You’re using Google, in Chrome, on Windows. Stop it.

Many of us are still using the browser we got with our machine. Windows machines come with Internet Explorer, so a small group of Windows users keep on using that. And Macs come with Safari, so that keeps a few die hards (or don’t-cares) too.

Here’s how the most commonly used browsers stack up against each other in terms of user numbers:


Safari accounts for about 17% of users, Internet Explorer for around 12%.

But there’s something missing from that graph. Let’s look at it again…


…this time, with Chrome back in.

Chrome hoovers up the lion’s share of the web browser market, accounting for around 63% of all browser users.

Which is how I know that statistically, you’re using the most popular browser, most used search engine and most popular operating system.

But should you be?

The trouble with Google/Chrome

Chrome is a pretty good browser in terms of ease of use and adaptability. It comes with a pile of plugins (‘extensions’) that let you change your web browsing experience in all kinds of ways.

That comes with some downsides. While Chrome isn’t a horrendously leaky browser, it does have plenty of issues. (Note that I’m talking about Chrome, the browser, not Google the search engine.)

For one thing, those extensions aren’t harmless. Many can be used to attack Chrome users; sometimes that can mean monitoring internet usage, which is sinister enough all by itself. But sometimes it’s worse. In February this year, researchers uncovered a botnet that was using Chrome extensions to attack users’ computers.

It’s a pretty scary attack that combines the latent malicious power of two supposedly-beneficent technologies, session replays and Chrome extensions.

Extensions let you customize the web and your browser. Replays are used by marketers to watch what users do on their websites. These recordings are scrutinized to find ways to appeal to visitors better and sell more.

Put them together and you have a massive surveillance tool used to watch what people do online, steal that information and then… serve you more ads.

Chrome is fast, though not the fastest, and it’s weak on privacy. It comes with a built-in Flash player and PDF reader, support for HTML5 and leading standards.

It also drains batteries on mobile devices, is a CPU hog and has suffered from several security issues, including a vulnerability allowing malicious sites to paste the URL of real ones into the omnibar, which has led to the upcoming HTTPS issue as Symantec-issued security certificates are downgraded and no longer considered safe.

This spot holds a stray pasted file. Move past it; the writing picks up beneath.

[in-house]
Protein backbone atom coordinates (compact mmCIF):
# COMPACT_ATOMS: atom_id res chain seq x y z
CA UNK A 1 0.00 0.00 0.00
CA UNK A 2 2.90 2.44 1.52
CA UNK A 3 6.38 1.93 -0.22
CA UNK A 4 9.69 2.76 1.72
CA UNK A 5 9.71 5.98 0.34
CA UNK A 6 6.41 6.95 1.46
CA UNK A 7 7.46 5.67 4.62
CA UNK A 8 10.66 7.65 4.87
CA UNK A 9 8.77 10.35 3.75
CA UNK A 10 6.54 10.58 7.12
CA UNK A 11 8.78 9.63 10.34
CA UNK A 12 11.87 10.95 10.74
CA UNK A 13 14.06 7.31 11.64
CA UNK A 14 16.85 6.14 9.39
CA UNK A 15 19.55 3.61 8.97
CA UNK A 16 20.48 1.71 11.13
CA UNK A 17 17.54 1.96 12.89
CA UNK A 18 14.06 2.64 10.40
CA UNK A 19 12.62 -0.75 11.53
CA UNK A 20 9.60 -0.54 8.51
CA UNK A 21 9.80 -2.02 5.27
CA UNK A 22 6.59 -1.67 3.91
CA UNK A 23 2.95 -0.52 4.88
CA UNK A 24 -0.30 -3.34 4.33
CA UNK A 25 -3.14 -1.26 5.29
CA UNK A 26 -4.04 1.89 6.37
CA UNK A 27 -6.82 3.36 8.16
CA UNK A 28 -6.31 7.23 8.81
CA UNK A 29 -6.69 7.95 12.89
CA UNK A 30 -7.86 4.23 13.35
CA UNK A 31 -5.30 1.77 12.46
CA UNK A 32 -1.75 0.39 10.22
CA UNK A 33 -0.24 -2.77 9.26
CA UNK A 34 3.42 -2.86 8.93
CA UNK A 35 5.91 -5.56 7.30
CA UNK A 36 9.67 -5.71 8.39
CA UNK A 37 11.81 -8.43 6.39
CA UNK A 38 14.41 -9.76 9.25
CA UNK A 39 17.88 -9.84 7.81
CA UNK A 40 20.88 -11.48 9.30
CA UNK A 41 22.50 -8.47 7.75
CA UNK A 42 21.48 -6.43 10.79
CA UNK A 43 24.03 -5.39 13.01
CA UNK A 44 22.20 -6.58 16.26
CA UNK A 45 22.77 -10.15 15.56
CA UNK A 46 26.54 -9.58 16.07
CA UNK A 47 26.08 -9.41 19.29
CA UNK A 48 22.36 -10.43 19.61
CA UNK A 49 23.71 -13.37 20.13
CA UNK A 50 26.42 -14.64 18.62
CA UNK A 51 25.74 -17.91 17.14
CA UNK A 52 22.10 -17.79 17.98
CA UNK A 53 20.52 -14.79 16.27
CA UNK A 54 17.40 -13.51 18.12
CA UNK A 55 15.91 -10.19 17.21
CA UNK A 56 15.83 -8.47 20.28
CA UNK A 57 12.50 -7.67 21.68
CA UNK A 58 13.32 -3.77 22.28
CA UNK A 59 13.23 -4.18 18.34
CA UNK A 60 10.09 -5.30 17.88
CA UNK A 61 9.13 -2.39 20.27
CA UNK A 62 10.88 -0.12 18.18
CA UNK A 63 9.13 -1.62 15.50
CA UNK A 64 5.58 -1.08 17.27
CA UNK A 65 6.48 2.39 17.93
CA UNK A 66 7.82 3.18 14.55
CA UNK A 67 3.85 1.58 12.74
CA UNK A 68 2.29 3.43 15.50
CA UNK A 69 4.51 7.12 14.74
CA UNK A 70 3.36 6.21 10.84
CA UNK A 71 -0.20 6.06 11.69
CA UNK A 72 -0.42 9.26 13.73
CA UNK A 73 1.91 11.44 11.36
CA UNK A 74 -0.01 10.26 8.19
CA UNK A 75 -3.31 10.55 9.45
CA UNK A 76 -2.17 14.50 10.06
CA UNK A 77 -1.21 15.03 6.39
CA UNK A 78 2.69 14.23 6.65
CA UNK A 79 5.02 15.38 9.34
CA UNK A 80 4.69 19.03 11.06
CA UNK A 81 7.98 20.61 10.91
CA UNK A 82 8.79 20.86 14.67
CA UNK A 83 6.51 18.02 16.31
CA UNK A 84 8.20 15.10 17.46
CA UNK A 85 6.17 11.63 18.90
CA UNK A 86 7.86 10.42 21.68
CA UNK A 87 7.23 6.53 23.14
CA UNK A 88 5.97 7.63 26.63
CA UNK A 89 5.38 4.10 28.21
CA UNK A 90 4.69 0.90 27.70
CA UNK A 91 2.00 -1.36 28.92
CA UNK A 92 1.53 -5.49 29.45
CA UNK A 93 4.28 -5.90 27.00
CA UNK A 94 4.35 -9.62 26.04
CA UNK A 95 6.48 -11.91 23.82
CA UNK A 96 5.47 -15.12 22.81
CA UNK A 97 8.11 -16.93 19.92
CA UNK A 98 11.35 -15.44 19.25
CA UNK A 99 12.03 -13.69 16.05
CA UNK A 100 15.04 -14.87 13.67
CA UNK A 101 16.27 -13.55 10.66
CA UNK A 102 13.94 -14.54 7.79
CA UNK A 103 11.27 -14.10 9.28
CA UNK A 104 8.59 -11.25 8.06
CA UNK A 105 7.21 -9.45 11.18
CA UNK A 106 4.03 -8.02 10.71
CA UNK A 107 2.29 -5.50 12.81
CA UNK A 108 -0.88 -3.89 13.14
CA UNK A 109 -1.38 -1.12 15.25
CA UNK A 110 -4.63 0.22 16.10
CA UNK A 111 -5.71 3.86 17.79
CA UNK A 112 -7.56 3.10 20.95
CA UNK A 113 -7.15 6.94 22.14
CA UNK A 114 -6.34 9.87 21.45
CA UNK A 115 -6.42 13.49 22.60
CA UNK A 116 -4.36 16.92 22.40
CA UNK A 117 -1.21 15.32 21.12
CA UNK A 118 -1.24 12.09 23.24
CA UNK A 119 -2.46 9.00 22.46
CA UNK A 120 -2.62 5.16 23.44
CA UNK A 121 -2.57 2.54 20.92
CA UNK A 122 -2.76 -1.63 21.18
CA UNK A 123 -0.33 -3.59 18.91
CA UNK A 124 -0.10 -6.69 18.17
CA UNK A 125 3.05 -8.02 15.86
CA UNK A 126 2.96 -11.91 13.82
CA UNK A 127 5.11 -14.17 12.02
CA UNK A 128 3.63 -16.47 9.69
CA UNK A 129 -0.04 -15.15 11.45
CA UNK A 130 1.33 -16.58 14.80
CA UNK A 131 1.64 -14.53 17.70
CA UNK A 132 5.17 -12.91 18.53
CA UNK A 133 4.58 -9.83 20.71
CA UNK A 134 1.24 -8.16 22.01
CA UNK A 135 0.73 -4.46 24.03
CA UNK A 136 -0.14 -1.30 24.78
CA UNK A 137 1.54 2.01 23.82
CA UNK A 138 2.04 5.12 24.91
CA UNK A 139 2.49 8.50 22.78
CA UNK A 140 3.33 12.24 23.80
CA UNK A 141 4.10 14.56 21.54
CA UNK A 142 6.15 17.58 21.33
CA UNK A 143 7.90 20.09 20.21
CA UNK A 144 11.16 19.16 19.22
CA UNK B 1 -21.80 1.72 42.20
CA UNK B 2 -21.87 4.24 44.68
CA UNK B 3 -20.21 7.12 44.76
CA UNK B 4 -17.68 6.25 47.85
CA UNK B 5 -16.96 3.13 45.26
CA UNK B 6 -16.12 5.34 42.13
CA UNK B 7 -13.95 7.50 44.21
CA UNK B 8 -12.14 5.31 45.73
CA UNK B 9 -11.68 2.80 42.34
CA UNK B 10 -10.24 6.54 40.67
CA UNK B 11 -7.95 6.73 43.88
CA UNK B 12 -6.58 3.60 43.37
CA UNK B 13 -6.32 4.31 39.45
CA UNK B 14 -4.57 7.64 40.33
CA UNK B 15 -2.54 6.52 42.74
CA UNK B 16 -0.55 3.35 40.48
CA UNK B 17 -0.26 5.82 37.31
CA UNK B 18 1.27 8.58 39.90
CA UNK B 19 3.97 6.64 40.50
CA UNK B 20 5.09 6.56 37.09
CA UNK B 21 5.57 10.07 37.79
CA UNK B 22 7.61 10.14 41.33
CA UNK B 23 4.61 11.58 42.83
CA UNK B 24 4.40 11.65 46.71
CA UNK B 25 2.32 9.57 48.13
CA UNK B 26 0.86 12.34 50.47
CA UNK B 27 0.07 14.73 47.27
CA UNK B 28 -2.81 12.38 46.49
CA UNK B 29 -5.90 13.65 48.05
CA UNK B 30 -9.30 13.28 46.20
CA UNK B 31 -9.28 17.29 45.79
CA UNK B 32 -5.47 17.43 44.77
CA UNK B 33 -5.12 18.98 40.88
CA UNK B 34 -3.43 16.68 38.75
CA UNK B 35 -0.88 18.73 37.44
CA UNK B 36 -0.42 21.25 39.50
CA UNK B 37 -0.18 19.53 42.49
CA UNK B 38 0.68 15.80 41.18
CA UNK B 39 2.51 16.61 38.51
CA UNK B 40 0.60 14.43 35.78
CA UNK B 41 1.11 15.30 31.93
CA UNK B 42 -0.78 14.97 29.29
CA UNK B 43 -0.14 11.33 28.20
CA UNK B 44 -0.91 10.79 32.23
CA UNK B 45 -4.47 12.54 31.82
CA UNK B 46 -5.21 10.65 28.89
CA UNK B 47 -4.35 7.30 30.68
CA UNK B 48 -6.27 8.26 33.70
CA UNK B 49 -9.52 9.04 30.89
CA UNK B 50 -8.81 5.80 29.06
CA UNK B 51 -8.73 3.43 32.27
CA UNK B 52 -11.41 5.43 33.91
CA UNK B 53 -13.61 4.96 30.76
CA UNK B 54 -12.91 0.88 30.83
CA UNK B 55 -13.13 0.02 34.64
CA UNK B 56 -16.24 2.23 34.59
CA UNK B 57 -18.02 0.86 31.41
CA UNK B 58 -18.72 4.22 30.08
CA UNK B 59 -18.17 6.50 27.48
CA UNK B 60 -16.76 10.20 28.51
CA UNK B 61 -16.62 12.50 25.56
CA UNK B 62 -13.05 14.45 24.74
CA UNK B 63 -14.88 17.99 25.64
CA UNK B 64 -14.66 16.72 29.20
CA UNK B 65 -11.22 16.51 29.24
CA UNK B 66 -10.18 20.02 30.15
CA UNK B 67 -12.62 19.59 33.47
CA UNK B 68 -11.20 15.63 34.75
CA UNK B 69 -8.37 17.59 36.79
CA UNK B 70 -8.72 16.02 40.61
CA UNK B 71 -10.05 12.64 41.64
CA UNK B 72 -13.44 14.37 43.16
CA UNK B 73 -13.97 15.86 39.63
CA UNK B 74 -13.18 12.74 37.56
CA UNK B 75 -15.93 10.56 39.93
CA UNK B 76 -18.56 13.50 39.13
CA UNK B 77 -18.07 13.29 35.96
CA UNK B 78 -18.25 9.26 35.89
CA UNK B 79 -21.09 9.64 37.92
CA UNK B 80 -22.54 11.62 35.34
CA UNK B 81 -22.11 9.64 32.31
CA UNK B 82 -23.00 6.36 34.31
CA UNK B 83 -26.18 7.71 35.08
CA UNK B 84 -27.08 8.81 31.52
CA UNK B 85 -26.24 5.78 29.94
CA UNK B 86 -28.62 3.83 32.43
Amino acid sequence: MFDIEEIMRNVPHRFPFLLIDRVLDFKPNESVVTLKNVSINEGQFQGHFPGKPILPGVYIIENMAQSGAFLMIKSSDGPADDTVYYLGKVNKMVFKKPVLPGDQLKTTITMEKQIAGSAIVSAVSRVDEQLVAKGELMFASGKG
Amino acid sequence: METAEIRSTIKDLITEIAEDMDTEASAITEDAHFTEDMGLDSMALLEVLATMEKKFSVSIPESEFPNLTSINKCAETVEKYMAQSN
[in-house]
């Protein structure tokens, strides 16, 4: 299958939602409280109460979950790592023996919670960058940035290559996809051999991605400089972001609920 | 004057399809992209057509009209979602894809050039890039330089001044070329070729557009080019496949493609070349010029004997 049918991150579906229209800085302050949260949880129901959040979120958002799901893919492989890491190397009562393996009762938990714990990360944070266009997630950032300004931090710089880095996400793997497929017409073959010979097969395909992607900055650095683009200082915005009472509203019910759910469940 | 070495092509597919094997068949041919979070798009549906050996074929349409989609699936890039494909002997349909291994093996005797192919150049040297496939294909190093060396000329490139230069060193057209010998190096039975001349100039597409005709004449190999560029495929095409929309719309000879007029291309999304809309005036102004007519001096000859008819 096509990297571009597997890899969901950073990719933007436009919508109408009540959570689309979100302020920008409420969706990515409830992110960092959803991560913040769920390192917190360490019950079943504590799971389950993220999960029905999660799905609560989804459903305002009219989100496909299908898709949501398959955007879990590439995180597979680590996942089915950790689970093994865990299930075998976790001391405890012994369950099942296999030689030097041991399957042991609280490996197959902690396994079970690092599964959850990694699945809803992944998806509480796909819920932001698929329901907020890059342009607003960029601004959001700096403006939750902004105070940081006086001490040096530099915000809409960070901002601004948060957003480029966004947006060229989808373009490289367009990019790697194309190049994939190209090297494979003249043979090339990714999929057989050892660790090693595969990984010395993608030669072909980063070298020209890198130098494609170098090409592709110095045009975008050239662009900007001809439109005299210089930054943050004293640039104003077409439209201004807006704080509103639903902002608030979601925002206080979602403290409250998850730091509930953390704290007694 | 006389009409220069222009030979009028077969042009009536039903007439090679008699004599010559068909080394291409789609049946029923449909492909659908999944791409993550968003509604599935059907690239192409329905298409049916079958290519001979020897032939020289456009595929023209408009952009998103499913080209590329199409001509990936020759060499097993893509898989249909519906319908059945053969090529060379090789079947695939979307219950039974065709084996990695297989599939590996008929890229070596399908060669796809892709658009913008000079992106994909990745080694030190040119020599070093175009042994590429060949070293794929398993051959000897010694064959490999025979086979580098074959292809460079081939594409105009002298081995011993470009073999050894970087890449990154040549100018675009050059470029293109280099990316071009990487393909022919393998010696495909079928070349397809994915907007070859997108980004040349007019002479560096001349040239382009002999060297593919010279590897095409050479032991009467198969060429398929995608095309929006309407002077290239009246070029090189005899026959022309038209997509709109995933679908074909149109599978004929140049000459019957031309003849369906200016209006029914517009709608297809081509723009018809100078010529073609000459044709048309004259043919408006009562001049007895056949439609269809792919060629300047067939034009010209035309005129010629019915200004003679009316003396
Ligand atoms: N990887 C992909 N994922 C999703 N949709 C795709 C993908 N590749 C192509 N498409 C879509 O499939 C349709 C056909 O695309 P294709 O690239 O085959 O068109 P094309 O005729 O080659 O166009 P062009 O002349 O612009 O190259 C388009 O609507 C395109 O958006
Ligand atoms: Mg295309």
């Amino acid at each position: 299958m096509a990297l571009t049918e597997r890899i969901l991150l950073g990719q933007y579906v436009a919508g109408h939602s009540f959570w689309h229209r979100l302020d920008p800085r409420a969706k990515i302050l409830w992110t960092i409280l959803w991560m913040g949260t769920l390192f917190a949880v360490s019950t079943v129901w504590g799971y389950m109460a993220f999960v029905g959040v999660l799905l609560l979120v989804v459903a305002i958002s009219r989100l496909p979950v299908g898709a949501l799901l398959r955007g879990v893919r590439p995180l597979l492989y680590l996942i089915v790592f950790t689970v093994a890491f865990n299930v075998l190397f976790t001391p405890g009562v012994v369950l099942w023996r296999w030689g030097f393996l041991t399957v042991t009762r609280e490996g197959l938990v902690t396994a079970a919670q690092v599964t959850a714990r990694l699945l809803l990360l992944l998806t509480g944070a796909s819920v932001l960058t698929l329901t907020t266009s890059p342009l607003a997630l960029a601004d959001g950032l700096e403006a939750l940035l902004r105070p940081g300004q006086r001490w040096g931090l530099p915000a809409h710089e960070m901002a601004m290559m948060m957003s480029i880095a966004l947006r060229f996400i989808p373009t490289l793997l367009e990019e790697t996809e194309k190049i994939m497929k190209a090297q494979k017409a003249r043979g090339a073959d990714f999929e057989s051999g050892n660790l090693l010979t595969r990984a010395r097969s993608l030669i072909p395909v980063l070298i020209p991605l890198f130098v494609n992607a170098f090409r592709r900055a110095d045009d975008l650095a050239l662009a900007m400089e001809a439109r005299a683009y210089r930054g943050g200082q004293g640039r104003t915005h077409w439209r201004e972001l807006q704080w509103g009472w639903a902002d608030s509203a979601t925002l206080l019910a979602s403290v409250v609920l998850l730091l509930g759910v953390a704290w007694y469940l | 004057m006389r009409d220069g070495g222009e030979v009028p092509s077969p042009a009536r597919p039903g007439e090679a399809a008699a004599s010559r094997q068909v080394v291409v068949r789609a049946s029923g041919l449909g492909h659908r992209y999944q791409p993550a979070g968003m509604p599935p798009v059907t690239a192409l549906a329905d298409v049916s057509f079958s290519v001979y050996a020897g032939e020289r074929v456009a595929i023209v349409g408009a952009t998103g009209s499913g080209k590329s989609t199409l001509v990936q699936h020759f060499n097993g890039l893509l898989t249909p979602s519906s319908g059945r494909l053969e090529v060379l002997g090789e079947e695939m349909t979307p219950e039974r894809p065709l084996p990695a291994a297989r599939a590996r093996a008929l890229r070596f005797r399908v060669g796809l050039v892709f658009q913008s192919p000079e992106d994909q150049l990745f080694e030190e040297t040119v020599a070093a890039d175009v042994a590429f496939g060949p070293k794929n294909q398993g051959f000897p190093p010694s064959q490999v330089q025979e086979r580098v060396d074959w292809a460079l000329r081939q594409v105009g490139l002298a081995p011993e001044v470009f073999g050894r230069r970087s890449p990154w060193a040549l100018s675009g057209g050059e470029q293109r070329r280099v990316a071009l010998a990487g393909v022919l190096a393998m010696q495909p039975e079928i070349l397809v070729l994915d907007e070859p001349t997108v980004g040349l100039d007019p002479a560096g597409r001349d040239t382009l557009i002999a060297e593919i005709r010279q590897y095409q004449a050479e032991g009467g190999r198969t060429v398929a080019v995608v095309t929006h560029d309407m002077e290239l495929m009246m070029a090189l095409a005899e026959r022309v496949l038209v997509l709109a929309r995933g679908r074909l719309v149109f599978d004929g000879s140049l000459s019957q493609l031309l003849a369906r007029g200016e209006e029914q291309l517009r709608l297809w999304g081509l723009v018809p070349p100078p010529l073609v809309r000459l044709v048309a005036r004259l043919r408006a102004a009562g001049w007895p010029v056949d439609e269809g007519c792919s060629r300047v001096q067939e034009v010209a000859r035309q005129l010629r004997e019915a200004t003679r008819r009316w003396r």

Google is even more a behemoth than Chrome, especially on mobile:


But we know Google’s business model is built around advertising. It gathers data on users and sells it, and allows users to gather data on each other. That’s how it managed to sell $95 billion dollars’ worth of ads last year.


Suppose you don’t want to be profiled and sold to while your browse? Then you need another search engine and another browser.

Another search engine, another browser – and another kind of connection

So if you’re ditching Google/Chrome, what should you use instead?

Let’s forget about the other ‘big two’ – Internet Explorer (now Edge, as if making U2 references made it sound modern) and Safari. Statistics painstakingly gathered by the Roth Institute for Creative Analysis show that these browsers are mostly used to download Chrome, but between them they account for a solid 30% of regular users. In short they have the vast majority of Chrome’s problems and almost none of its upsides. Compared with either Safari or IE, Chrome is a light, fast, adaptable browser.

So: not Safari, not Internet Explorer, not Chrome.

What’s the solution then?

Brave + DuckDuckGo + VPN

The browser: Brave


Brave browser is faster than Chrome, Safari and Edge, and more secure than any of them. It blocks tracking software and some ads. It’s a lot faster than Chrome plus an adblocker:

There’s a bunch of extensions built right in:

And your choice of search engines, including…


Unlike Google, DuckDuckGo doesn’t track you everywhere you go and use that info to sell you things. It’s even sparer as an interface than Google is. There’s an option to completely erase your browsing history which actually does that, since DuckDuckGo doesn’t hang on to your data.

The security layer: VPN

However good your browser and your search engine, a VPN is completely indispensable if you care about your privacy. A naked internet connection will always be vulnerable to bad actors, but an encrypted proxy means your data and your identity are safe.

Here’s the brief lowdown on how a VPN works:

A normal internet connection sends your traffic from your router to your nearest server. Anyone can see where your traffic comes from. If you want to find out the IP address of anyone you’re connected to, you can in just a few keystrokes. From there you can find someone’s physical location and a lot more. And traffic sent over a normal connection is unencrypted. Anyone can read your emails, for instance.

A VPN works by connecting you to a virtual private network – that’s what it stands for. It encrypts your traffic so no-one who intercepts it can read it, and conceals your IP address by sending your traffic around the private network to another server before it’s released to the wider web. That way it looks like your IP is the same as that server’s IP. While you may be in Michigan, your IP is in Idaho.

That means you’re anonymous, untraceable and protected.

Take a look over our VPN guide to pick out the best VPN that fits your needs.


VPN Adviser
VPN Adviser

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